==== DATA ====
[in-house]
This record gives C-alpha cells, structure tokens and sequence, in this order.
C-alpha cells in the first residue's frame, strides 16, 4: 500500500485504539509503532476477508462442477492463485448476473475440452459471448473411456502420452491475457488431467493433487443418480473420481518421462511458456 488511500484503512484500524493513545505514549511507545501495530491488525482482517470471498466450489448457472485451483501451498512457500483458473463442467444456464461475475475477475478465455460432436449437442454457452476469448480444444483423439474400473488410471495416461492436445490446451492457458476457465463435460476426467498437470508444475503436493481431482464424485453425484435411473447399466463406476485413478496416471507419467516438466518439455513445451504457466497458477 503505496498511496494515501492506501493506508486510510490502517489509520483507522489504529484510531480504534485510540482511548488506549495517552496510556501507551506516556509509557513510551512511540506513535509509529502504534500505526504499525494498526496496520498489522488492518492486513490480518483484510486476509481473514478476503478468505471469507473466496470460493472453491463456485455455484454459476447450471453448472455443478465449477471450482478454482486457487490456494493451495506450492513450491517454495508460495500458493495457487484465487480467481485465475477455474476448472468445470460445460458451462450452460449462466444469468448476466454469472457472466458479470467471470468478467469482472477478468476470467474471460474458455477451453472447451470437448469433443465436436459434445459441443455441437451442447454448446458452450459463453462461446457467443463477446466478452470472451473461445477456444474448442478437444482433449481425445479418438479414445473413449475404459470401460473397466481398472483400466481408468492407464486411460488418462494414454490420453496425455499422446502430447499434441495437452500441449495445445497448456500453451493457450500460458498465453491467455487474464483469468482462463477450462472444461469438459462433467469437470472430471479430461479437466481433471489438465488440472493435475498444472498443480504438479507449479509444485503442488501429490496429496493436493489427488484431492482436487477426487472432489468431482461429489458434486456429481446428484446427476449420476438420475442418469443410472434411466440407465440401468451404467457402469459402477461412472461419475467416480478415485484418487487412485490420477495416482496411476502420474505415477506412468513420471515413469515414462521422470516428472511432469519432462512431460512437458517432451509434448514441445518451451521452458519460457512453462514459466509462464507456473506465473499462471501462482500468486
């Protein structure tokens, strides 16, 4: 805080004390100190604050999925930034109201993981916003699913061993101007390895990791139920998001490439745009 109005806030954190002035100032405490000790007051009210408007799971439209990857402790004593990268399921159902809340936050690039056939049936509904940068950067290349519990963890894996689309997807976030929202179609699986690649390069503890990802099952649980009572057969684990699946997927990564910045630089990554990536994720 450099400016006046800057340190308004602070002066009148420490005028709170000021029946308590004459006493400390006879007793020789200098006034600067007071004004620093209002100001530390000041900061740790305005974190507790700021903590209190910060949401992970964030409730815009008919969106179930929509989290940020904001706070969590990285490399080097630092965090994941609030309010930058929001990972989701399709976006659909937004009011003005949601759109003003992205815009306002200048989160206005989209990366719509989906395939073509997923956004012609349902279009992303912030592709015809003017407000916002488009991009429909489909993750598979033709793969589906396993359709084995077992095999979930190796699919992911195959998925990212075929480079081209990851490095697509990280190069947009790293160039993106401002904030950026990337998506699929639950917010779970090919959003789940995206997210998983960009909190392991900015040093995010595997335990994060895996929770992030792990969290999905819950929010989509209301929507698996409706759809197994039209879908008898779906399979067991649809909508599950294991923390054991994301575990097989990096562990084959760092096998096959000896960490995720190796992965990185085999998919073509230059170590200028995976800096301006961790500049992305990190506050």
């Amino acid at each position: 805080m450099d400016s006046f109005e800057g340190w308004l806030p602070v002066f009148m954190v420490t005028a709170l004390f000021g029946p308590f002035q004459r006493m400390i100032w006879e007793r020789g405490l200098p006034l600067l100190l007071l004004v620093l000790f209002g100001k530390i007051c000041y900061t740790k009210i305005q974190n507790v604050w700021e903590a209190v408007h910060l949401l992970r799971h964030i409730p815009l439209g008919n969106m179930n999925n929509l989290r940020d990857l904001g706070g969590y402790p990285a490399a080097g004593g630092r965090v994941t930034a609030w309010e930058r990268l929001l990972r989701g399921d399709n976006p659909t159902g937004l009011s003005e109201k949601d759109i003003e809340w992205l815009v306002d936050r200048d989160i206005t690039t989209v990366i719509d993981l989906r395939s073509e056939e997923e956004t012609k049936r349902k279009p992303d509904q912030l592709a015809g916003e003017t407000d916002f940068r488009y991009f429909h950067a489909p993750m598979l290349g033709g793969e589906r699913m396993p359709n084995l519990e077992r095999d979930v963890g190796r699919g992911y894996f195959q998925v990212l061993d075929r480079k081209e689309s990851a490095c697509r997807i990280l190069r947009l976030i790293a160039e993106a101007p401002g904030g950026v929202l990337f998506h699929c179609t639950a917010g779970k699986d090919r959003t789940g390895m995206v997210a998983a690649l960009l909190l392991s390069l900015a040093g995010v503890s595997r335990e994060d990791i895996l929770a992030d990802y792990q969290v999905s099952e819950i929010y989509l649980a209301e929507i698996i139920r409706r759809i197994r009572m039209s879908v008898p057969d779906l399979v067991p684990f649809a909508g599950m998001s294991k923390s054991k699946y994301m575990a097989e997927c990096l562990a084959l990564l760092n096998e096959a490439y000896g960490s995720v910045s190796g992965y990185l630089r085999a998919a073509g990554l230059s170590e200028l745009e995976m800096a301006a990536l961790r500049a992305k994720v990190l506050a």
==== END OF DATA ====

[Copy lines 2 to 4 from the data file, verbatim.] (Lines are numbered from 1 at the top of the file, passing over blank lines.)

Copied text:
This record gives C-alpha cells, structure tokens and sequence, in this order.
C-alpha cells in the first residue's frame, strides 16, 4: 500500500485504539509503532476477508462442477492463485448476473475440452459471448473411456502420452491475457488431467493433487443418480473420481518421462511458456 488511500484503512484500524493513545505514549511507545501495530491488525482482517470471498466450489448457472485451483501451498512457500483458473463442467444456464461475475475477475478465455460432436449437442454457452476469448480444444483423439474400473488410471495416461492436445490446451492457458476457465463435460476426467498437470508444475503436493481431482464424485453425484435411473447399466463406476485413478496416471507419467516438466518439455513445451504457466497458477 503505496498511496494515501492506501493506508486510510490502517489509520483507522489504529484510531480504534485510540482511548488506549495517552496510556501507551506516556509509557513510551512511540506513535509509529502504534500505526504499525494498526496496520498489522488492518492486513490480518483484510486476509481473514478476503478468505471469507473466496470460493472453491463456485455455484454459476447450471453448472455443478465449477471450482478454482486457487490456494493451495506450492513450491517454495508460495500458493495457487484465487480467481485465475477455474476448472468445470460445460458451462450452460449462466444469468448476466454469472457472466458479470467471470468478467469482472477478468476470467474471460474458455477451453472447451470437448469433443465436436459434445459441443455441437451442447454448446458452450459463453462461446457467443463477446466478452470472451473461445477456444474448442478437444482433449481425445479418438479414445473413449475404459470401460473397466481398472483400466481408468492407464486411460488418462494414454490420453496425455499422446502430447499434441495437452500441449495445445497448456500453451493457450500460458498465453491467455487474464483469468482462463477450462472444461469438459462433467469437470472430471479430461479437466481433471489438465488440472493435475498444472498443480504438479507449479509444485503442488501429490496429496493436493489427488484431492482436487477426487472432489468431482461429489458434486456429481446428484446427476449420476438420475442418469443410472434411466440407465440401468451404467457402469459402477461412472461419475467416480478415485484418487487412485490420477495416482496411476502420474505415477506412468513420471515413469515414462521422470516428472511432469519432462512431460512437458517432451509434448514441445518451451521452458519460457512453462514459466509462464507456473506465473499462471501462482500468486
């Protein structure tokens, strides 16, 4: 805080004390100190604050999925930034109201993981916003699913061993101007390895990791139920998001490439745009 109005806030954190002035100032405490000790007051009210408007799971439209990857402790004593990268399921159902809340936050690039056939049936509904940068950067290349519990963890894996689309997807976030929202179609699986690649390069503890990802099952649980009572057969684990699946997927990564910045630089990554990536994720 450099400016006046800057340190308004602070002066009148420490005028709170000021029946308590004459006493400390006879007793020789200098006034600067007071004004620093209002100001530390000041900061740790305005974190507790700021903590209190910060949401992970964030409730815009008919969106179930929509989290940020904001706070969590990285490399080097630092965090994941609030309010930058929001990972989701399709976006659909937004009011003005949601759109003003992205815009306002200048989160206005989209990366719509989906395939073509997923956004012609349902279009992303912030592709015809003017407000916002488009991009429909489909993750598979033709793969589906396993359709084995077992095999979930190796699919992911195959998925990212075929480079081209990851490095697509990280190069947009790293160039993106401002904030950026990337998506699929639950917010779970090919959003789940995206997210998983960009909190392991900015040093995010595997335990994060895996929770992030792990969290999905819950929010989509209301929507698996409706759809197994039209879908008898779906399979067991649809909508599950294991923390054991994301575990097989990096562990084959760092096998096959000896960490995720190796992965990185085999998919073509230059170590200028995976800096301006961790500049992305990190506050």